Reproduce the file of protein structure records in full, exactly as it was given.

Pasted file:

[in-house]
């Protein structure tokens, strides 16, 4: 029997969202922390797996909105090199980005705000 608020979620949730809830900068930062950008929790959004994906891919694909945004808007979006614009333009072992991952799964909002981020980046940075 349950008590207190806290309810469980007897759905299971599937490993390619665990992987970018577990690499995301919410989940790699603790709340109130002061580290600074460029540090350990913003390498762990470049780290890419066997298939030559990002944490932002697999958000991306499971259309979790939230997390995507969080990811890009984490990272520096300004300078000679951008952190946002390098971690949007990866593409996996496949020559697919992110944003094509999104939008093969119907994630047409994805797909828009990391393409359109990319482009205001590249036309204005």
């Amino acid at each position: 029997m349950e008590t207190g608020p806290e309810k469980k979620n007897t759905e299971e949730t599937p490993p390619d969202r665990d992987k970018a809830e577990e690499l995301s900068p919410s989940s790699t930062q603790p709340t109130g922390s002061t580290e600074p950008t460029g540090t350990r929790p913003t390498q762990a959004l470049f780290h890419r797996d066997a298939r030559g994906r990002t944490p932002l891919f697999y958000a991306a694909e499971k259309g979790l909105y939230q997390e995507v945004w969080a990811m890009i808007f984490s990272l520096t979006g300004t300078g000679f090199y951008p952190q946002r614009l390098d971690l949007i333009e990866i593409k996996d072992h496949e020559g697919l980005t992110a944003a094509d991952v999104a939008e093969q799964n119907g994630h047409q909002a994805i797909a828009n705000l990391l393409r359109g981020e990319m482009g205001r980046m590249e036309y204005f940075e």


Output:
[in-house]
């Protein structure tokens, strides 16, 4: 029997969202922390797996909105090199980005705000 608020979620949730809830900068930062950008929790959004994906891919694909945004808007979006614009333009072992991952799964909002981020980046940075 349950008590207190806290309810469980007897759905299971599937490993390619665990992987970018577990690499995301919410989940790699603790709340109130002061580290600074460029540090350990913003390498762990470049780290890419066997298939030559990002944490932002697999958000991306499971259309979790939230997390995507969080990811890009984490990272520096300004300078000679951008952190946002390098971690949007990866593409996996496949020559697919992110944003094509999104939008093969119907994630047409994805797909828009990391393409359109990319482009205001590249036309204005």
């Amino acid at each position: 029997m349950e008590t207190g608020p806290e309810k469980k979620n007897t759905e299971e949730t599937p490993p390619d969202r665990d992987k970018a809830e577990e690499l995301s900068p919410s989940s790699t930062q603790p709340t109130g922390s002061t580290e600074p950008t460029g540090t350990r929790p913003t390498q762990a959004l470049f780290h890419r797996d066997a298939r030559g994906r990002t944490p932002l891919f697999y958000a991306a694909e499971k259309g979790l909105y939230q997390e995507v945004w969080a990811m890009i808007f984490s990272l520096t979006g300004t300078g000679f090199y951008p952190q946002r614009l390098d971690l949007i333009e990866i593409k996996d072992h496949e020559g697919l980005t992110a944003a094509d991952v999104a939008e093969q799964n119907g994630h047409q909002a994805i797909a828009n705000l990391l393409r359109g981020e990319m482009g205001r980046m590249e036309y204005f940075e």